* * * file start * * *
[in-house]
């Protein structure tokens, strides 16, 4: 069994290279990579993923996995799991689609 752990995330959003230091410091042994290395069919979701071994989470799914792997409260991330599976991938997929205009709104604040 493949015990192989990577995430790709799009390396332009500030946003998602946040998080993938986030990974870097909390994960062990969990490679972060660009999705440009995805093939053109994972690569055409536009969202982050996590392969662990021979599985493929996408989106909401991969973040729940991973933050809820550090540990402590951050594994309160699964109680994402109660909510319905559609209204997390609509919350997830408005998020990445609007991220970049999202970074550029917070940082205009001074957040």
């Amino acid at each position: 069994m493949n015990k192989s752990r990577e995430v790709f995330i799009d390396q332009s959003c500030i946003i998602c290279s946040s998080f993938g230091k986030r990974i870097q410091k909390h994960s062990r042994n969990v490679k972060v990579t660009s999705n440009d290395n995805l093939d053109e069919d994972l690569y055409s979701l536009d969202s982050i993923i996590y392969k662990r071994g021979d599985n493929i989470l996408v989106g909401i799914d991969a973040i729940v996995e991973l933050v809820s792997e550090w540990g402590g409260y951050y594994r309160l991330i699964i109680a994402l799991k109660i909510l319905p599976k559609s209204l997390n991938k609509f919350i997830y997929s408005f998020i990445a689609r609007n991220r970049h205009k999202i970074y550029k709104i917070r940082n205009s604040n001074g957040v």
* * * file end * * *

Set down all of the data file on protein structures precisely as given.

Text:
[in-house]
């Protein structure tokens, strides 16, 4: 069994290279990579993923996995799991689609 752990995330959003230091410091042994290395069919979701071994989470799914792997409260991330599976991938997929205009709104604040 493949015990192989990577995430790709799009390396332009500030946003998602946040998080993938986030990974870097909390994960062990969990490679972060660009999705440009995805093939053109994972690569055409536009969202982050996590392969662990021979599985493929996408989106909401991969973040729940991973933050809820550090540990402590951050594994309160699964109680994402109660909510319905559609209204997390609509919350997830408005998020990445609007991220970049999202970074550029917070940082205009001074957040």
């Amino acid at each position: 069994m493949n015990k192989s752990r990577e995430v790709f995330i799009d390396q332009s959003c500030i946003i998602c290279s946040s998080f993938g230091k986030r990974i870097q410091k909390h994960s062990r042994n969990v490679k972060v990579t660009s999705n440009d290395n995805l093939d053109e069919d994972l690569y055409s979701l536009d969202s982050i993923i996590y392969k662990r071994g021979d599985n493929i989470l996408v989106g909401i799914d991969a973040i729940v996995e991973l933050v809820s792997e550090w540990g402590g409260y951050y594994r309160l991330i699964i109680a994402l799991k109660i909510l319905p599976k559609s209204l997390n991938k609509f919350i997830y997929s408005f998020i990445a689609r609007n991220r970049h205009k999202i970074y550029k709104i917070r940082n205009s604040n001074g957040v």